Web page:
Setting these considerations on one side, the fact that the cleaning was unauthorised was a scandal; the way the Museum tried and failed to cover it up, was a scandal, but - was what actually was done a scandal? One can understand why Duveen, and perhaps Forsdyke tacitly, wanted to clean the sculpture the way they did. Their motives were no worse than those that inspired the cleaning of the Hephaesteum. Alison Frantz wrote innocently of her joy at seeing the sculptures after cleaning 'to be as fresh as the day they were made.' In the 1950s, as in the 1930s, the importance of preserving original surface was not the priority it is today. 'The Greek archaeological authorities', wrote Thompson, 'inspected the work both during its progress and after; they expressed themselves as well pleased - thank goodness.'(137) Now, however, stripped of its historic surfaces, coated in grime and discoloured by pollution. the frieze has lost its charm.

3. Should they have done it?

Once again, laying aside the scandal, the short answer to that question is, no. It cannot, however, be an absolute judgement. It is an archaeological one. Archaeologists are greedy for information. We want it all there, with nothing taken away, no matter how disfiguring. Since, more often than not, we cannot have it all, we have invariably to resort to reconstructing it. What we do not want to be told is that evidence was there once, but was taken off because it didn't look very nice. But this is only one point of view and since the beginning of archaeology, others have seen it differently. No shame or scandal should attach to such a view when it is expressed openly. The scandal of the British Museum's cleaning of the Elgin Marbles 60 years ago is not what they did, but the way they did it.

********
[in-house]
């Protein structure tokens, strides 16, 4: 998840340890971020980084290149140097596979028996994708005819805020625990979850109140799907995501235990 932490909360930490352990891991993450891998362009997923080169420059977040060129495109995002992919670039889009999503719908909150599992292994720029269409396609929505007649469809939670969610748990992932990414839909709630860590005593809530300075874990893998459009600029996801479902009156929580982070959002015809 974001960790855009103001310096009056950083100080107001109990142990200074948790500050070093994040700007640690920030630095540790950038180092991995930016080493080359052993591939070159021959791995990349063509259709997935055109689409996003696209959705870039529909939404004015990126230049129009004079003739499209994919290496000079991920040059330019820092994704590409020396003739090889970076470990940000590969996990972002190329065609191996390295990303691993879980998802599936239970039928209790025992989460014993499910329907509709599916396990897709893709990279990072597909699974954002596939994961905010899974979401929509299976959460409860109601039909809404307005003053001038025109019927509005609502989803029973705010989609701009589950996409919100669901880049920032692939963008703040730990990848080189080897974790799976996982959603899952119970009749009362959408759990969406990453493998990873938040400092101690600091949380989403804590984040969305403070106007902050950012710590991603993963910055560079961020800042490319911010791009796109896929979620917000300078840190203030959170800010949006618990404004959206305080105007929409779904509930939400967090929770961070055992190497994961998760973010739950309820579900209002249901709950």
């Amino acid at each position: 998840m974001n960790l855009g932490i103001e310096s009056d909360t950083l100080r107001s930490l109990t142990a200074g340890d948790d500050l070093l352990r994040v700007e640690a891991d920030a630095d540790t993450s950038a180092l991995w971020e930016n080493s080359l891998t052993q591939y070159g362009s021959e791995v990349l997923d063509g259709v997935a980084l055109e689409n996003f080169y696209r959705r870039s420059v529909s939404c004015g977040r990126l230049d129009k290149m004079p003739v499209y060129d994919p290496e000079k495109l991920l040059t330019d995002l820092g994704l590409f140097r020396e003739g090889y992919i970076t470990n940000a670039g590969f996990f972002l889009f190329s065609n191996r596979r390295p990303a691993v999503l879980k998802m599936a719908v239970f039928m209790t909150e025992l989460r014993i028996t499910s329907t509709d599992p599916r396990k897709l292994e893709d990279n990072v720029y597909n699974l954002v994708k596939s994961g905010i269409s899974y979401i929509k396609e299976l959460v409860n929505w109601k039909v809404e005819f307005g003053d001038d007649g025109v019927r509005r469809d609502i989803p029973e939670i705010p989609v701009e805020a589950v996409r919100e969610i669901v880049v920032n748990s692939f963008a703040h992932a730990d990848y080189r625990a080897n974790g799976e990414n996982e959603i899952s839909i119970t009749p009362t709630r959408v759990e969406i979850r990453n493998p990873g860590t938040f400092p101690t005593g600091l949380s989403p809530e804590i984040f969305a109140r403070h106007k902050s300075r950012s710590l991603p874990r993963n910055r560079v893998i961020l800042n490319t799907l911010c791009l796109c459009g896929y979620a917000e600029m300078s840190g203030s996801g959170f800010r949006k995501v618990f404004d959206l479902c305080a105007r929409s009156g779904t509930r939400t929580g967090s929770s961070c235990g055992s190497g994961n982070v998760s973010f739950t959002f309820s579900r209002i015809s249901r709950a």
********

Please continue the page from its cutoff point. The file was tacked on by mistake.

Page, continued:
St Clair has a different view. He suggests the historical responsibility of the British Museum is to preserve the Elgin Marbles in the condition they were in when they first came to the Museum, and that anything short of that is a failure. If that were the case, then everybody throughout the world charged with responsibility for maintaining the material culture of the past, has failed. All museum curators know that objects in their care change as part of their museum life. Some museums have better archives than others, and the British Museum's history is better documented than most. In Archaeologists and Aesthetes I charted the history of the sculpture collections of the British Museum and wrote extensively of the many changes that the sculptures of the Parthenon underwent, including those occasioned by the foulness of the London atmosphere. No reviewer attached scandal to that account. No one attempted to condemn the present by the mistakes of the past. Events in the past, over which the present can have no control, were seen properly as what they are, history.